I also read assertions that Gordon Brown is not the legitimate Prime Minister because he was not leader of his party when the last general election was won and Tony Blair said at the time that he intended to serve a full term in office. That assertion, too, is without substance. Under the system we have the leader for the time being of the majority party is invited to form a government, if he or she stands down and a new party leader emerges that new leader will be invited to form a government. You can't sensibly ignore one aspect of the whole process and claim that it removes legitimacy from someone appointed under the process that was in place at the time of the election. Poor Gordon is the legitimate Prime Minister, albeit a hopelessly incompetent holder of that office, just as he would have been had Tony Blair been run over by a bus a week after the election.

A highly visible aspect of voting decisions being affected by differing considerations is the way things happen in by-elections compared to general elections. The issues are different and having the spotlight on a single constituency allows attention to be brought to particular local and topical matters on which the incumbent government has a less than unblemished record. Innumerable examples exist of protest votes at by-elections resulting in the governing party losing the seat, only for it to be regained at the next general election - of course that doesn't always happen but historically safe seats for one party tend to revert to their usual holder.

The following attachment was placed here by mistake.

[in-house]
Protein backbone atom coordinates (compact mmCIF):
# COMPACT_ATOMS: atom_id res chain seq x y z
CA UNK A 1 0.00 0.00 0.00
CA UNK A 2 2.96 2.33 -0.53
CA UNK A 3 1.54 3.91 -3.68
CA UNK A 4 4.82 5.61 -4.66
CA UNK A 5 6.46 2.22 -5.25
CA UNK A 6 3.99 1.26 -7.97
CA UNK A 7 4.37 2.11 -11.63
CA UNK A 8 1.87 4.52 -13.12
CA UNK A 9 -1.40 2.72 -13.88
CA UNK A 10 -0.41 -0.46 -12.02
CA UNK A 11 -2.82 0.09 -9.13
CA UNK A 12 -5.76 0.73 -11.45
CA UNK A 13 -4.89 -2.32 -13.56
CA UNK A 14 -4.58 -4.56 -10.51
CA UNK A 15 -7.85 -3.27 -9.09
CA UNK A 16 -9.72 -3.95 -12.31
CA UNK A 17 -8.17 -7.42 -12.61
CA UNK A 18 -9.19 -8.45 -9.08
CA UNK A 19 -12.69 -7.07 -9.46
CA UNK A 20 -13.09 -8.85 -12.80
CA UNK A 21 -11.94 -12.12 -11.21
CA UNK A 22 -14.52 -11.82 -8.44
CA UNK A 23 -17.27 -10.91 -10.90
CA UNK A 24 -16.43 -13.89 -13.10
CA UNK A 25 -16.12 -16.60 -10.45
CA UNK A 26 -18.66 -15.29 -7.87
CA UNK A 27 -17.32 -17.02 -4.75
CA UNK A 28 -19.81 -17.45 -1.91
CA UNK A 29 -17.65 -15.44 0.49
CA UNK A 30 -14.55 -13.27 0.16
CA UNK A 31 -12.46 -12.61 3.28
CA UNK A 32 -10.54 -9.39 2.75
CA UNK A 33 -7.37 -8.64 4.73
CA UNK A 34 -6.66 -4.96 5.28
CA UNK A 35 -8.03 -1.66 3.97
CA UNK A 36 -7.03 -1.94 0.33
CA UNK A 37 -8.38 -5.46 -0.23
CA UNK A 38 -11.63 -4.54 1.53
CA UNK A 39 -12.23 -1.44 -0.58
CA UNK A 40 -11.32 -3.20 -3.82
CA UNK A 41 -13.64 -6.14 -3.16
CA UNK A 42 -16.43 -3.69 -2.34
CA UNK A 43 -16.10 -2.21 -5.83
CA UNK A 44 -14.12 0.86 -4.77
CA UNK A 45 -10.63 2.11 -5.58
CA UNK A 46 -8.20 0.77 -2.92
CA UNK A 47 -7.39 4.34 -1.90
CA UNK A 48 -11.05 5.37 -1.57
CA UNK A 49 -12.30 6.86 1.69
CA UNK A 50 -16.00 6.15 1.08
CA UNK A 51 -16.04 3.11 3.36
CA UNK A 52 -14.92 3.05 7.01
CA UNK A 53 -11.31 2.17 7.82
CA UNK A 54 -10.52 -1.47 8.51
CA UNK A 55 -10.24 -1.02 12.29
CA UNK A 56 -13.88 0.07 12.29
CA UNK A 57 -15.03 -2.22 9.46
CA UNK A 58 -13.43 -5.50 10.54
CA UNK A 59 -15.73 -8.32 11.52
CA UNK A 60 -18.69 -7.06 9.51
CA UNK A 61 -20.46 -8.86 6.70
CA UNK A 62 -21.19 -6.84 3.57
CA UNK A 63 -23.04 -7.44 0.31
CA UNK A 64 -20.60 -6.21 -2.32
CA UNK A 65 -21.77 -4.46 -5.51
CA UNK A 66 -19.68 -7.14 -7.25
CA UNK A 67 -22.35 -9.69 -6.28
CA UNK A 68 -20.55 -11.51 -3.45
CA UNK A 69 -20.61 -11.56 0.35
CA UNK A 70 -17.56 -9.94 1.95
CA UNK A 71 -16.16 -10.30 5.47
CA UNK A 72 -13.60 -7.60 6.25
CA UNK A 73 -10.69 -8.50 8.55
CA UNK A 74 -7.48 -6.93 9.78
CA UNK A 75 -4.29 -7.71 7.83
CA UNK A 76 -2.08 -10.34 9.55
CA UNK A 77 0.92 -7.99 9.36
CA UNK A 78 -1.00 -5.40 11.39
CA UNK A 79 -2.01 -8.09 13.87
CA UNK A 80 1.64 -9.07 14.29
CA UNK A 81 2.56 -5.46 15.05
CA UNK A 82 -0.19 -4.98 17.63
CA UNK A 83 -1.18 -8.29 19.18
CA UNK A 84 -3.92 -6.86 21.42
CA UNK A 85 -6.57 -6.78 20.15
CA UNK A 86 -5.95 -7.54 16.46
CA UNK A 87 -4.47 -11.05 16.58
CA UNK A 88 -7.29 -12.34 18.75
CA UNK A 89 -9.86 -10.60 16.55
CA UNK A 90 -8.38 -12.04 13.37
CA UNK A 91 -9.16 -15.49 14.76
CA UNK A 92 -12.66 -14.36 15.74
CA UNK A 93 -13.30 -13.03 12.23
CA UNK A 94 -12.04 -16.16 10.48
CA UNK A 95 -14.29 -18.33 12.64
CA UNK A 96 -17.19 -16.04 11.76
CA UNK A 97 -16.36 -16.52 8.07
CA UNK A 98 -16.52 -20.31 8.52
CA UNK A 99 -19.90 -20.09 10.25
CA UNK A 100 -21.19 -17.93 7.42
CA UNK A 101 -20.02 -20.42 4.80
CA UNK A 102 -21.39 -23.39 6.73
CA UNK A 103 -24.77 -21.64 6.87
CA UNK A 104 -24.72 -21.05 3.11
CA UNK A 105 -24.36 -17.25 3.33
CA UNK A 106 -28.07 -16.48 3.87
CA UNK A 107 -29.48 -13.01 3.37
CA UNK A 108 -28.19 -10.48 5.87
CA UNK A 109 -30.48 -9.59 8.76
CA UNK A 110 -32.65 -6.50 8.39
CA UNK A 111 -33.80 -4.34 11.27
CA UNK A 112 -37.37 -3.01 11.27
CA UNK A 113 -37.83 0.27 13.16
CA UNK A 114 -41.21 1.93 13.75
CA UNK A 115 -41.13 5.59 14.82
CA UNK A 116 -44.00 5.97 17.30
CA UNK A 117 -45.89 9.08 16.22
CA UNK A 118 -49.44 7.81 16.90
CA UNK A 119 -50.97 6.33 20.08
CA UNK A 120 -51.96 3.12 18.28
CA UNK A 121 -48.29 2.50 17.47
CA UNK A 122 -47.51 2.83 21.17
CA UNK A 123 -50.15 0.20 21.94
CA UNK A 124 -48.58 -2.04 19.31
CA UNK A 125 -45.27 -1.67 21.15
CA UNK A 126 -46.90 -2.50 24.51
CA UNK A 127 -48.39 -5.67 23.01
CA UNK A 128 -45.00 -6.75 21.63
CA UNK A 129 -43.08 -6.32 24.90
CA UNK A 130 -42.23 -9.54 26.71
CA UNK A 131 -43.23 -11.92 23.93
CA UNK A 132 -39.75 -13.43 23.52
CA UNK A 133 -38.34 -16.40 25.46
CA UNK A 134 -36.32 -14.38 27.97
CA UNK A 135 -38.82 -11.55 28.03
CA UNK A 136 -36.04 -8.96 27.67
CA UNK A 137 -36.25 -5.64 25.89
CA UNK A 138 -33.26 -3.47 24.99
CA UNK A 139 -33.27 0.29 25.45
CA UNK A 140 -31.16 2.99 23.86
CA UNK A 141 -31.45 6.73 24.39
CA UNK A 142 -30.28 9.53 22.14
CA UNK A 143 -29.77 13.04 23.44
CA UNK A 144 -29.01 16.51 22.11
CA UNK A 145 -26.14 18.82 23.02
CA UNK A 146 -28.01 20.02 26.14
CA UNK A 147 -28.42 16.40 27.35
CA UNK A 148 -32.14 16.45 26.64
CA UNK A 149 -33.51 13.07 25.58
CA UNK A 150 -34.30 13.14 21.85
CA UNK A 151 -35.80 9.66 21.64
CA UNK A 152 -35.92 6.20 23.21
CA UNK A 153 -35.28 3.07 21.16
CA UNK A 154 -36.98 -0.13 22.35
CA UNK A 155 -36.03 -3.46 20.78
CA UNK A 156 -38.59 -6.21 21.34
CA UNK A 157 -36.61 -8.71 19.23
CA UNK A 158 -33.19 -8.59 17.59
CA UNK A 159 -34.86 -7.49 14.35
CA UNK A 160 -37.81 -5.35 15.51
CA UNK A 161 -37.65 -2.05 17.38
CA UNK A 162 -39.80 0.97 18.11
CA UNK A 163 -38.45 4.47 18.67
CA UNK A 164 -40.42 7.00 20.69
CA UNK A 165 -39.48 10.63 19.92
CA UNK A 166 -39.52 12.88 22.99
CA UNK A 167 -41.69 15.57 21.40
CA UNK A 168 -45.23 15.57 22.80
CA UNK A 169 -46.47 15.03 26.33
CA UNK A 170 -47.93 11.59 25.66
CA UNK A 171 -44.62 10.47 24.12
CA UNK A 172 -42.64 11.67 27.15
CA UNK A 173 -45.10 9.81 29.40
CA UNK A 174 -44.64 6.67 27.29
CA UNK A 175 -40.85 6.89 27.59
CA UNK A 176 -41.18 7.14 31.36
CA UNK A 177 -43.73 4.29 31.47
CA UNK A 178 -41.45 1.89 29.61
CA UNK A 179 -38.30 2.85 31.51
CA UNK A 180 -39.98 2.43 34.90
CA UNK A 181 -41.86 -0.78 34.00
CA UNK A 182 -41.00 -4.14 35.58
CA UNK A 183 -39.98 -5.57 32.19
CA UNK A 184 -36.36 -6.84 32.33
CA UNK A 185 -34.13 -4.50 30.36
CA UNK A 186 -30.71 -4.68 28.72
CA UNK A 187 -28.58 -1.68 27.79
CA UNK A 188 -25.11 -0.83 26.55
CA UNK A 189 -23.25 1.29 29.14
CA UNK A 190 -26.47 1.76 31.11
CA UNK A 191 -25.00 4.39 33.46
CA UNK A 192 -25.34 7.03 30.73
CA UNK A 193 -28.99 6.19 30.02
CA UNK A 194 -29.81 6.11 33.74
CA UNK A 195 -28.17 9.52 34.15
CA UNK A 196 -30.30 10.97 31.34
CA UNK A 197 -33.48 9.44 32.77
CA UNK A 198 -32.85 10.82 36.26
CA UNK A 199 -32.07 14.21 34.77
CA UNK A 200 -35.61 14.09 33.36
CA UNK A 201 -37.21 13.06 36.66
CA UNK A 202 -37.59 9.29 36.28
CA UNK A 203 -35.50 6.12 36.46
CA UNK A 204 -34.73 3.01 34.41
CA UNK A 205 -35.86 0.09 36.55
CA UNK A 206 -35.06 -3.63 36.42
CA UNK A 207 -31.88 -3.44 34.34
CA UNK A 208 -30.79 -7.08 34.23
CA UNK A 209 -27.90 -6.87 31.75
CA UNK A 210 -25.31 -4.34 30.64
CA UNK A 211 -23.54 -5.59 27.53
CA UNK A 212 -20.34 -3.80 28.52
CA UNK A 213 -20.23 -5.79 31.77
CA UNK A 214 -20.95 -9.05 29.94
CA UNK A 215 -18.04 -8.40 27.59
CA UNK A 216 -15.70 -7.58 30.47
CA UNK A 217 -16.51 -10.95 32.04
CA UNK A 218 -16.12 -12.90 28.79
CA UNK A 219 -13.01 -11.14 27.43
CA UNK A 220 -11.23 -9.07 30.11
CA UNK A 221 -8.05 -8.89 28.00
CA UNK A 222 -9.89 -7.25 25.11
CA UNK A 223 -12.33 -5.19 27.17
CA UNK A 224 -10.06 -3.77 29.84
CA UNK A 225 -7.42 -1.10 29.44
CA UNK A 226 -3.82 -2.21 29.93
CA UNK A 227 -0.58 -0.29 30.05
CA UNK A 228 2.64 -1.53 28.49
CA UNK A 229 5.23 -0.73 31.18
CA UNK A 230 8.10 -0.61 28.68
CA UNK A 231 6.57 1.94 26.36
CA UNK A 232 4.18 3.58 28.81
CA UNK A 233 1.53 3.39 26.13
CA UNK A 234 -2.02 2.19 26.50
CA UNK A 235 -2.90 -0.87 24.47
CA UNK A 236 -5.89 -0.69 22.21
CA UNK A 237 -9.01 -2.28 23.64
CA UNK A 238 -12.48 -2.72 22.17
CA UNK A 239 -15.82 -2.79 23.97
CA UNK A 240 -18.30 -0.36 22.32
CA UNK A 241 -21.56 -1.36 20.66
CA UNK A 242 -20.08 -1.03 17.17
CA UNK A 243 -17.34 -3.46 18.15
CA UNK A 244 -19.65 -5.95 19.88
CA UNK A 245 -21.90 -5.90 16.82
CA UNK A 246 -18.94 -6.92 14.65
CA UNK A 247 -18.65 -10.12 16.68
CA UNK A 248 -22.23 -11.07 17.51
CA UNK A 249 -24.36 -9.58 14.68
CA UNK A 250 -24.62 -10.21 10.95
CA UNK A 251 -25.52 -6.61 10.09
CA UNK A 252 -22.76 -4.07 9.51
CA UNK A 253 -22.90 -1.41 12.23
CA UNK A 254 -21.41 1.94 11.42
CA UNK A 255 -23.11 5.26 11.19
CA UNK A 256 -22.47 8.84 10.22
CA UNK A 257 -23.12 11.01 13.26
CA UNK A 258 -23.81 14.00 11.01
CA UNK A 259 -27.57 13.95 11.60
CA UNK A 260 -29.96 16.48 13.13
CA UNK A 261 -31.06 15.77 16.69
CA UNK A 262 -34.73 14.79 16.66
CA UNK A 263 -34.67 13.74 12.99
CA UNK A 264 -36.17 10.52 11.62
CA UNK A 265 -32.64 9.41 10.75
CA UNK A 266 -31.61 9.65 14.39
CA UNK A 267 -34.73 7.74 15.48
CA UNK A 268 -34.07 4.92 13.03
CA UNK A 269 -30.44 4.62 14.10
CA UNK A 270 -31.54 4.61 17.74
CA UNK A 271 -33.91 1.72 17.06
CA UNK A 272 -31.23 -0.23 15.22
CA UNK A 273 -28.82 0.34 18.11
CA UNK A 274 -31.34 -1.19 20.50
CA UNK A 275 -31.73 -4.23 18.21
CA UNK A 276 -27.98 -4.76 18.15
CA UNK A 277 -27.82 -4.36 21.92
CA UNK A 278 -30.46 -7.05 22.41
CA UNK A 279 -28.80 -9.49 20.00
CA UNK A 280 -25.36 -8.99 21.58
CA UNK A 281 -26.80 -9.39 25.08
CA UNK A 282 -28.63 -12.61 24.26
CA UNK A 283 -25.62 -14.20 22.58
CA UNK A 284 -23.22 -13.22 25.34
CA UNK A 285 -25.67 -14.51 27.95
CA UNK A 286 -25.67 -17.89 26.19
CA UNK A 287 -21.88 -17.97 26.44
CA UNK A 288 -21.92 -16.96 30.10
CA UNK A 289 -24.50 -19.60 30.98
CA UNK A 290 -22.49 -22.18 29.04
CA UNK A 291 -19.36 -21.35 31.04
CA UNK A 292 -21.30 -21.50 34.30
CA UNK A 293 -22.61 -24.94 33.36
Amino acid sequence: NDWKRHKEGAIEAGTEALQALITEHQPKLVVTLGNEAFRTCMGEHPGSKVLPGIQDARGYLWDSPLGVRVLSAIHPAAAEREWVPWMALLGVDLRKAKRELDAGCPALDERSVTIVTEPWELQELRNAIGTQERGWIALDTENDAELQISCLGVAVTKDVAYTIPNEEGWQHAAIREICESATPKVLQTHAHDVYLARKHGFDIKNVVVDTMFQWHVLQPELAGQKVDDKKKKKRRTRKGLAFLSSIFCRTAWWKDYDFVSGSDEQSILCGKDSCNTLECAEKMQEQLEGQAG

European elections raise yet further issues. Support for the UK Independence Party soars far above its level at general elections because all three major parties seem keen on Belgian gravy being a fatty product whereas the people would prefer it to be weak and watery. In a way it is curious that elections to the European Parliament tend to revolve around our views of the EU and its institutions rather issues of policy because something like 80% of our laws now come from Europe. But then it is not really curious because any views on policy expressed by the electorate of one country out of twenty-seven are of no importance to the Brussels machine.

It will be interesting to see how far the vote swings against Labour at the upcoming Euro elections. There is little difference between the position of all three major parties on the EU so there is no reason to read a loss of votes for Labour as reflecting anything about their position on matters continental. Of course we can never know why people will vote as they will, but that won't stop the speculation, and jolly good fun it will be too.

1 comment:

sauermaische said...

The choice is between those who are content to allow the current EU "gravy" to have its current "fatty" consistency, and those who wish to change it.

Those who wish for a change have a choice between those who want to stop contributing ingredients and walk out of the kitchen altogether, and the new party, Libertas, whot just wants to change the recipe.

It will be interesting to see the comparative success of UKIP and Libertas, the eurosceptics who want to leave the EU, and the eurosceptics who want to stay and make the EU democratic and properly accountable to the European electorate.